NEET and JEE examinations were originally scheduled to be held in May 2020. They were rescheduled in July 2020 after COVID-19 outbreak led to a nationwide lockdown. 
Unlike the CBSE board examinations for Class X and XII which were cancelled to prevent infection spread due to the virus, cancellation of entrance examinations like JEE and NEET is  not feasible. Close to one million students appear for JEE Main examinations every year and this year about 9,35,000 students have registered for JEE Main 2020. About 12,000 seats are available across IITs, every year. 
When it comes to NEET, almost 1.5 million students register every year to seek admission into undergraduate courses at medical colleges. However only 50,000 odd seats are available. 
It is anticipated that students who had planned to go abroad for higher education this year may also have applied for JEE Main examination, since popular study destinations like United States and United Kingdom have been badly affected by the Coronavirus pandemic. NTA which administers JEE, had, reopened the application process between 19 May and 24 May, 2020 to enable more students to apply. 
Considering that these tests will now be held in September 2020, the final results are expected by October 2020 and the students may be able to join the engineering and medical institutes of their choice by November 2020. Now the academic calendar for medical and engineering courses for 2020 will have to be suitably amended due to the delay in these tests.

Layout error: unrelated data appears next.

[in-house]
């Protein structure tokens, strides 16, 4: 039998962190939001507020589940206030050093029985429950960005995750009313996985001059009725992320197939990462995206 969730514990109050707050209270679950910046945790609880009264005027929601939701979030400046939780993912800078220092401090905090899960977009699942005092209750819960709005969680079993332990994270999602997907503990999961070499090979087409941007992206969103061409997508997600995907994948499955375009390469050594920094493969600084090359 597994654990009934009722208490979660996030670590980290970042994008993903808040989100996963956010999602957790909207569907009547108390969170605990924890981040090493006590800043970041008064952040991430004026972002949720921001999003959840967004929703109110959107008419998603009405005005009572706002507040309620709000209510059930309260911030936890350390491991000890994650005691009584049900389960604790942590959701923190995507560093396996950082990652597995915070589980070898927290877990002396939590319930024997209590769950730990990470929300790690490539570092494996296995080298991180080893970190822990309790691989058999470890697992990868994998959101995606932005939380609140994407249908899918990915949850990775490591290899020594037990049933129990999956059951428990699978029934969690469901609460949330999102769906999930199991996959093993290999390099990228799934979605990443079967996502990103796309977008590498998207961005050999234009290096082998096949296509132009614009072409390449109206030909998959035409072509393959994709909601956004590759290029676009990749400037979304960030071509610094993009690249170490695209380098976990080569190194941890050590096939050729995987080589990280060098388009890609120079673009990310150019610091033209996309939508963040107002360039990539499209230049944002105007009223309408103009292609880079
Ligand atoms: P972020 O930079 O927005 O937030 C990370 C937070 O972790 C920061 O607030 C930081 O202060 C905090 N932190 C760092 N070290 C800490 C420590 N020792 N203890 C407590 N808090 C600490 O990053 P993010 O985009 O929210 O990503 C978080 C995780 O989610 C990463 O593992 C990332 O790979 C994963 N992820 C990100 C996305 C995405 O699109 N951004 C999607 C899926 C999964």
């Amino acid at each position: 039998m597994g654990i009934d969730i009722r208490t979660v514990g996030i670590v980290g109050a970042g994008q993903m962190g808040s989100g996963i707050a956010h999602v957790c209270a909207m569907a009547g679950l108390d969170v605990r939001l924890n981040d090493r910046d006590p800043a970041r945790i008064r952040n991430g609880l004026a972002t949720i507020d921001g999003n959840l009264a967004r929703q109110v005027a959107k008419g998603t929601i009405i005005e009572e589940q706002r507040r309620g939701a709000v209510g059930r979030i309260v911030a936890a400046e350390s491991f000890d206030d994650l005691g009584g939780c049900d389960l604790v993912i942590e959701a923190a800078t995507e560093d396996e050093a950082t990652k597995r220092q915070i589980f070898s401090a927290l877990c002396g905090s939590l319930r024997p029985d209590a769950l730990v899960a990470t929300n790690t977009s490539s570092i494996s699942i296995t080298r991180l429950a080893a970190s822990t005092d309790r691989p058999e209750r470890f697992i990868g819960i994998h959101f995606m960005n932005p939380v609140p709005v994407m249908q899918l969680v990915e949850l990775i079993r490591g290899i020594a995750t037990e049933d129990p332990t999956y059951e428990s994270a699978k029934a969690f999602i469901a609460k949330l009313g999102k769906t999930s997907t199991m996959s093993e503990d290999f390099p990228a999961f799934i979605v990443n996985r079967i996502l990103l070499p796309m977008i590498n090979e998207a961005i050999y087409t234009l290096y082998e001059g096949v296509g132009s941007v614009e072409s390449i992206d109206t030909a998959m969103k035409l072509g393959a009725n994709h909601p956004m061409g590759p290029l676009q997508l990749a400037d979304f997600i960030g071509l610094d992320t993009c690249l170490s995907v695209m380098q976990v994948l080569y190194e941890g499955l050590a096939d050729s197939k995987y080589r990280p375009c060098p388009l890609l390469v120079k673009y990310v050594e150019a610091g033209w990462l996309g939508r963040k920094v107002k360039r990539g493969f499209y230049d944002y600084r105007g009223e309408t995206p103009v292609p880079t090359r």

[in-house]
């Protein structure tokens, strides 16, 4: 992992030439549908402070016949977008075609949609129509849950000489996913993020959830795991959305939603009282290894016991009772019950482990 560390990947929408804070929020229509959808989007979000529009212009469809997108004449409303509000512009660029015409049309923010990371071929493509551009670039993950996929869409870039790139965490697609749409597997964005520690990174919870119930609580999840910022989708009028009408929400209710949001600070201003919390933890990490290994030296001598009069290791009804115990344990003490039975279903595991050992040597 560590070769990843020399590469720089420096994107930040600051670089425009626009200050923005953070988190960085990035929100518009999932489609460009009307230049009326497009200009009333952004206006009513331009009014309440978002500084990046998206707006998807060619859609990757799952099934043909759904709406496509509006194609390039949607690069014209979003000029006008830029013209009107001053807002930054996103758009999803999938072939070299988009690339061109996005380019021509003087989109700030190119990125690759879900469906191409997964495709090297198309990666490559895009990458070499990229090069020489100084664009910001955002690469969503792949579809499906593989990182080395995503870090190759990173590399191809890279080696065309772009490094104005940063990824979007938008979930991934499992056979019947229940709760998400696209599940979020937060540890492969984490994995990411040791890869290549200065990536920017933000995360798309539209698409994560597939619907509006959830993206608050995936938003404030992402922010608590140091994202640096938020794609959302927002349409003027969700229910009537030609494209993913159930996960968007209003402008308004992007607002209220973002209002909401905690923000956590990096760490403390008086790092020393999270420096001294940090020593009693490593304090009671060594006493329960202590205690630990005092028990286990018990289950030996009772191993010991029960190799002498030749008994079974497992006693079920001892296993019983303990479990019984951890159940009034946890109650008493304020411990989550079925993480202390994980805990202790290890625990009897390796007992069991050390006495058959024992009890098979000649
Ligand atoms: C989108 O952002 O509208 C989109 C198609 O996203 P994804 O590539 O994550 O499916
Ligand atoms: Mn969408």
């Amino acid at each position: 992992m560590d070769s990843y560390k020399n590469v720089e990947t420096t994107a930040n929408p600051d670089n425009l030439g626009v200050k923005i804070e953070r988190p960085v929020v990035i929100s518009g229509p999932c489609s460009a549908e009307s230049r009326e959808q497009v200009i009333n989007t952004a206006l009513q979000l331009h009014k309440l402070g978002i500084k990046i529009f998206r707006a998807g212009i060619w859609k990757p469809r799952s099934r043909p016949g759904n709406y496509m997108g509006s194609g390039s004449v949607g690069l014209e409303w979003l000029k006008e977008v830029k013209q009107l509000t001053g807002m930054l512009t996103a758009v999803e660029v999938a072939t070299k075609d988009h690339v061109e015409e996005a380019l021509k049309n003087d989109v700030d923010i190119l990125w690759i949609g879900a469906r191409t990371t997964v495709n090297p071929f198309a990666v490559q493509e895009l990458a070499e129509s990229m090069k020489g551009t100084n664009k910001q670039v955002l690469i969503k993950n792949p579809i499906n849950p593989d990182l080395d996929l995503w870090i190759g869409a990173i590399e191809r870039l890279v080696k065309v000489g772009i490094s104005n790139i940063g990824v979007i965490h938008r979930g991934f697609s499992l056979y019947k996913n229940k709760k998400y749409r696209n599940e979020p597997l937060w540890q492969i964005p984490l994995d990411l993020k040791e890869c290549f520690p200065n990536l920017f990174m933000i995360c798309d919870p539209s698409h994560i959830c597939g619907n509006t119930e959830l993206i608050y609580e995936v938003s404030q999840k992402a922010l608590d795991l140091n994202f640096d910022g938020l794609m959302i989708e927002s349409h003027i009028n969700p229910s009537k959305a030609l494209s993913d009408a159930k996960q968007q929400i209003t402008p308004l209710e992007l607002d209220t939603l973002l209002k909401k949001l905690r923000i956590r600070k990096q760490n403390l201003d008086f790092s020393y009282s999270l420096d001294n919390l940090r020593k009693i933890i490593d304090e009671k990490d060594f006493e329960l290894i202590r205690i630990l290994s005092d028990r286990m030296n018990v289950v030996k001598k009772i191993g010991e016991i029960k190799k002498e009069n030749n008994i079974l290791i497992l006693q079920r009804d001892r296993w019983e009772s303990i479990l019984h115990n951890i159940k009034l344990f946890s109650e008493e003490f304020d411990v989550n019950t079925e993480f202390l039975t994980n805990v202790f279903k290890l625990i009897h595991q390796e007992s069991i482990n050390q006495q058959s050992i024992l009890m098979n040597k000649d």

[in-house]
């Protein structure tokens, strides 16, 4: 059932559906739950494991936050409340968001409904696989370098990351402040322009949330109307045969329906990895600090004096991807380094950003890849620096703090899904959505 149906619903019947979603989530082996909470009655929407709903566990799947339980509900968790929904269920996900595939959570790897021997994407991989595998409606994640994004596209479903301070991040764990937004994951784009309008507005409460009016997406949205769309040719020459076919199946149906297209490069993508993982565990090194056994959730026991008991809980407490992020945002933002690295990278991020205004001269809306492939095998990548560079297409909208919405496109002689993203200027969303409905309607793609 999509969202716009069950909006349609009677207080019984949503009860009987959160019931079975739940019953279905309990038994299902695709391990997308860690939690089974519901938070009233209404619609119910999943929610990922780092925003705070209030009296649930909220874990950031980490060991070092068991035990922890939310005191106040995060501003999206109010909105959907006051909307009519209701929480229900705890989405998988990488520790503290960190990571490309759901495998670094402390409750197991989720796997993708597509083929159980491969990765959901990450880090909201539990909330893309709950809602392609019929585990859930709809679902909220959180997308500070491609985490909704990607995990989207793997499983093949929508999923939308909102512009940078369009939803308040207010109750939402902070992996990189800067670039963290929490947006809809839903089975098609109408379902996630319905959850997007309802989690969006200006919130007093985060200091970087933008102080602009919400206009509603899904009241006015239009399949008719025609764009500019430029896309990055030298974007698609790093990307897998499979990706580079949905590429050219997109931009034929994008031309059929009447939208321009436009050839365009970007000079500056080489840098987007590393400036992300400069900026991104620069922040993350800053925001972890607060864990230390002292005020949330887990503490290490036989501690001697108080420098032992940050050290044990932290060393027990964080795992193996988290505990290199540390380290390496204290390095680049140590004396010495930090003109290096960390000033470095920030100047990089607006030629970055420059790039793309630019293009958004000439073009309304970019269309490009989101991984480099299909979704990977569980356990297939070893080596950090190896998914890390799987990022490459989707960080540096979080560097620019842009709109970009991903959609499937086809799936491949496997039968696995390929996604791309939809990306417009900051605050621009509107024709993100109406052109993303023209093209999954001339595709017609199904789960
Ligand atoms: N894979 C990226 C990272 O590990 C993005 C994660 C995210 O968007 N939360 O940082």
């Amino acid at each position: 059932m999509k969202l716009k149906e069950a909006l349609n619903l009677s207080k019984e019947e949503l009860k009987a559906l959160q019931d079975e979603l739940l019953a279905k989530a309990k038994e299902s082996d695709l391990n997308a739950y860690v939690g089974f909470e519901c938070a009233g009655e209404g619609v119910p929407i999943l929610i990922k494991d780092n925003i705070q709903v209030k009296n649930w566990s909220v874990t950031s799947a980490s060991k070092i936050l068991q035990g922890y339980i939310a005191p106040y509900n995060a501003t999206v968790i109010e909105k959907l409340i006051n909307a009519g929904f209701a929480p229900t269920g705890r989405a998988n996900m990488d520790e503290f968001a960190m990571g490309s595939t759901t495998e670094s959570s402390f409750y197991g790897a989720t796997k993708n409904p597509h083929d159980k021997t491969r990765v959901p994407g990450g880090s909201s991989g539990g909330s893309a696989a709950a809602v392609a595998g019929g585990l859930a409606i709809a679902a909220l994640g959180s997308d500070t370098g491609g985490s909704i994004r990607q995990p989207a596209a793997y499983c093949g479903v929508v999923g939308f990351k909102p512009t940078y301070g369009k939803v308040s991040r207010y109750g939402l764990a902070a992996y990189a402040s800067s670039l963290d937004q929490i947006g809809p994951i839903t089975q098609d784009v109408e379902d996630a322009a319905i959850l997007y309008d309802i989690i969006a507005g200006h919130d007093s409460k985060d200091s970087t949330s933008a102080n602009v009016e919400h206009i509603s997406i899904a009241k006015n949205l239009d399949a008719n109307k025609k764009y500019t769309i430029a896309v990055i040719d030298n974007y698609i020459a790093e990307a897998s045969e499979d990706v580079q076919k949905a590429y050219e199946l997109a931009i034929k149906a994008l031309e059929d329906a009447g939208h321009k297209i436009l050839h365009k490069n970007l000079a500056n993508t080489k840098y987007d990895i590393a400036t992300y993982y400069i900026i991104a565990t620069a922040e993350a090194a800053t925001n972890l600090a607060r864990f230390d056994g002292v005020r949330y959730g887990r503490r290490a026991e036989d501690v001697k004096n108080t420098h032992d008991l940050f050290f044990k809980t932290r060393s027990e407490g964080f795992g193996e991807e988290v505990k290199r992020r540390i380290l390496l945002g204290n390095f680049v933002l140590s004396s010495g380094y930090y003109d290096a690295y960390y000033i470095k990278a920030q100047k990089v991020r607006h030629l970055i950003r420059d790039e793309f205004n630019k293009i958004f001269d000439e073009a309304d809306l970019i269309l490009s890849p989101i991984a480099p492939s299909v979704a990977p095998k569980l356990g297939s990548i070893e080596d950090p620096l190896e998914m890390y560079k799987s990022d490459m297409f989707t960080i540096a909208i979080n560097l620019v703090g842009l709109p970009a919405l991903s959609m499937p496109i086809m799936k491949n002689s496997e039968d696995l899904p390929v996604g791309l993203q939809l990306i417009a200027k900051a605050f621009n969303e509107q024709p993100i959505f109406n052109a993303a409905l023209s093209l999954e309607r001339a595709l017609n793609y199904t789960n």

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IT News

Imphal, July 4:

Special train from Mumbai, ferrying all together 112 stranded residents of Manipur, due to the nationwide lockdown imposed to contain the Covid-19 pandemic, reached Jiribam Railway Station at 5.10pm on July 3, 2020.

54 passengers from Ukhrul district, 10passengers from Churachandpur district, 11 from Pherzwal district, 3 passengers from Kangpokpi, 5 from Senapatidistrict and altogether10 passengers from Thoubal, Chandel, Kakching and Tengnoupal districts.15 passengers from Imphal East and Kamjong districts, 1 (one) passenger each from Tamenglong and Jiribam district, 8 passengers from Noney district and 4 from Imphal West were taken to their respective districts.

Altogether 11 State Transport Department buses were utilised for ferrying the 112 returnees to their respective districts.   

At the Jiribam Railway Station, all the returnees travelling in the special train from Kerala were screened by the authorities. The returnees boarded the buses after undergoing necessary screening process and other mandatory procedures under the supervision of the Jiribam District Administration. They will remain in isolation at the respective districts  community quarantine centres for 14 days.

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IT News

Imphal, July 4:

The All Tribal Students’ Union Manipur (ATSUM) showed serious concern over the functioning of the Tribal Affairs & Hills department, Govt. of Manipur since the past many years.